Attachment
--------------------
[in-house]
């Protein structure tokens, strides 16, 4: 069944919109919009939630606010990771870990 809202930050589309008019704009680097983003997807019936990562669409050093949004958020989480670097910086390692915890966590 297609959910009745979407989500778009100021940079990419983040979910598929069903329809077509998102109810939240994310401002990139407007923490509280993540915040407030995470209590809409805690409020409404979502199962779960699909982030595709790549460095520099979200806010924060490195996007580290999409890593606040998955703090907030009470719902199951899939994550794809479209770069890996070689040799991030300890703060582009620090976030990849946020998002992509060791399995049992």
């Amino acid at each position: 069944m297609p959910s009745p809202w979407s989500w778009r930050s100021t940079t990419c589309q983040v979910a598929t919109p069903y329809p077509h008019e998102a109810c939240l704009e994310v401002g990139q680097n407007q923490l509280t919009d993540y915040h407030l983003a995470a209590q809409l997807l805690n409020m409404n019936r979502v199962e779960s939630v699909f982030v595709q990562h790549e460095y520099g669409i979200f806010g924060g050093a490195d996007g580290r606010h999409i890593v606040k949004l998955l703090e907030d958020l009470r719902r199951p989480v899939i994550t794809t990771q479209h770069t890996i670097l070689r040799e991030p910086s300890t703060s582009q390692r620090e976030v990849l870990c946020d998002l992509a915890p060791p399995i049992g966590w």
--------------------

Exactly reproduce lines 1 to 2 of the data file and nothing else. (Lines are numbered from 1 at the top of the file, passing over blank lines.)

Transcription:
[in-house]
């Protein structure tokens, strides 16, 4: 069944919109919009939630606010990771870990 809202930050589309008019704009680097983003997807019936990562669409050093949004958020989480670097910086390692915890966590 297609959910009745979407989500778009100021940079990419983040979910598929069903329809077509998102109810939240994310401002990139407007923490509280993540915040407030995470209590809409805690409020409404979502199962779960699909982030595709790549460095520099979200806010924060490195996007580290999409890593606040998955703090907030009470719902199951899939994550794809479209770069890996070689040799991030300890703060582009620090976030990849946020998002992509060791399995049992």